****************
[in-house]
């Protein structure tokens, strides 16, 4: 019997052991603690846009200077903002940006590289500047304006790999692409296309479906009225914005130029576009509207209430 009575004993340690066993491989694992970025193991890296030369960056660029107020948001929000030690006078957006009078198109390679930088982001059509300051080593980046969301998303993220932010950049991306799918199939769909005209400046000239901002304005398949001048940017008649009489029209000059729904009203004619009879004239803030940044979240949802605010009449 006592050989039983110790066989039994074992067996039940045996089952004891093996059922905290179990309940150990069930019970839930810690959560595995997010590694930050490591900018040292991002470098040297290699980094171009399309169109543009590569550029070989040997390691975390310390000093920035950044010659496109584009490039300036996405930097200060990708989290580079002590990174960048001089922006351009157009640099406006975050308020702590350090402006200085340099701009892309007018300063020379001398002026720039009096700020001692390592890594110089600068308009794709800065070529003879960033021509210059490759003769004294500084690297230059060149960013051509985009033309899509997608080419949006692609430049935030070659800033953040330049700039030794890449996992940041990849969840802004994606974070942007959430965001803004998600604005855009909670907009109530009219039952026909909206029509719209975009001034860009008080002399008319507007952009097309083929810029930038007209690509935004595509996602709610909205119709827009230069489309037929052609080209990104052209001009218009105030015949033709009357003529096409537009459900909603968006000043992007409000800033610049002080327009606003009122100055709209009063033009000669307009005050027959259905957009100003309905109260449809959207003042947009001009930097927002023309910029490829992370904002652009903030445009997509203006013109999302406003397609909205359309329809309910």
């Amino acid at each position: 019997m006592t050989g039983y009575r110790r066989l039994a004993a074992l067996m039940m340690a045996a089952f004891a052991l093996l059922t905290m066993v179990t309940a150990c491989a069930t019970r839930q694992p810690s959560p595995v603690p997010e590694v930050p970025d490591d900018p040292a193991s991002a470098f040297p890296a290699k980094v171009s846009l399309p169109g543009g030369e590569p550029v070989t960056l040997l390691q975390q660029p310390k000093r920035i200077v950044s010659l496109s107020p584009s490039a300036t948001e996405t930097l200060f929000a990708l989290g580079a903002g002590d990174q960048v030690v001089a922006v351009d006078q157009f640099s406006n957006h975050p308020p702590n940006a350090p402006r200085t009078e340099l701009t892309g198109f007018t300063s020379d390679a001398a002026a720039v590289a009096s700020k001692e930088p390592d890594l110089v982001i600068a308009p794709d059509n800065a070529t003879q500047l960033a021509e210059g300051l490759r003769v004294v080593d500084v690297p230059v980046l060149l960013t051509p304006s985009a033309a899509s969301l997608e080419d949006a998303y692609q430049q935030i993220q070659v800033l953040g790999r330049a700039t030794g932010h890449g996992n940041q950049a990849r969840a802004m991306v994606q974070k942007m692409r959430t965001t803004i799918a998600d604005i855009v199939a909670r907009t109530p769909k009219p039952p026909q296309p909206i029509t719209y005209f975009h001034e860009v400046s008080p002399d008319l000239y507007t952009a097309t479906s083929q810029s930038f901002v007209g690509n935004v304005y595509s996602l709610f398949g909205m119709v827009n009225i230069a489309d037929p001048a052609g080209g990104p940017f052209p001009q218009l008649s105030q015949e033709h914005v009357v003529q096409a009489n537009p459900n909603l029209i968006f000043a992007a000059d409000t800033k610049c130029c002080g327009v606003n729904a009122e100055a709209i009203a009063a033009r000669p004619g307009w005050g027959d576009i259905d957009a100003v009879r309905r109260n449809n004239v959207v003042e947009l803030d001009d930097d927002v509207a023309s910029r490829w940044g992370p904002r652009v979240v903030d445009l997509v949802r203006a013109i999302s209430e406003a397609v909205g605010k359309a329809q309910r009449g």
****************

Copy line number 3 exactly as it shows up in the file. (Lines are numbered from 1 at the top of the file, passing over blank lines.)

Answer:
């Amino acid at each position: 019997m006592t050989g039983y009575r110790r066989l039994a004993a074992l067996m039940m340690a045996a089952f004891a052991l093996l059922t905290m066993v179990t309940a150990c491989a069930t019970r839930q694992p810690s959560p595995v603690p997010e590694v930050p970025d490591d900018p040292a193991s991002a470098f040297p890296a290699k980094v171009s846009l399309p169109g543009g030369e590569p550029v070989t960056l040997l390691q975390q660029p310390k000093r920035i200077v950044s010659l496109s107020p584009s490039a300036t948001e996405t930097l200060f929000a990708l989290g580079a903002g002590d990174q960048v030690v001089a922006v351009d006078q157009f640099s406006n957006h975050p308020p702590n940006a350090p402006r200085t009078e340099l701009t892309g198109f007018t300063s020379d390679a001398a002026a720039v590289a009096s700020k001692e930088p390592d890594l110089v982001i600068a308009p794709d059509n800065a070529t003879q500047l960033a021509e210059g300051l490759r003769v004294v080593d500084v690297p230059v980046l060149l960013t051509p304006s985009a033309a899509s969301l997608e080419d949006a998303y692609q430049q935030i993220q070659v800033l953040g790999r330049a700039t030794g932010h890449g996992n940041q950049a990849r969840a802004m991306v994606q974070k942007m692409r959430t965001t803004i799918a998600d604005i855009v199939a909670r907009t109530p769909k009219p039952p026909q296309p909206i029509t719209y005209f975009h001034e860009v400046s008080p002399d008319l000239y507007t952009a097309t479906s083929q810029s930038f901002v007209g690509n935004v304005y595509s996602l709610f398949g909205m119709v827009n009225i230069a489309d037929p001048a052609g080209g990104p940017f052209p001009q218009l008649s105030q015949e033709h914005v009357v003529q096409a009489n537009p459900n909603l029209i968006f000043a992007a000059d409000t800033k610049c130029c002080g327009v606003n729904a009122e100055a709209i009203a009063a033009r000669p004619g307009w005050g027959d576009i259905d957009a100003v009879r309905r109260n449809n004239v959207v003042e947009l803030d001009d930097d927002v509207a023309s910029r490829w940044g992370p904002r652009v979240v903030d445009l997509v949802r203006a013109i999302s209430e406003a397609v909205g605010k359309a329809q309910r009449g």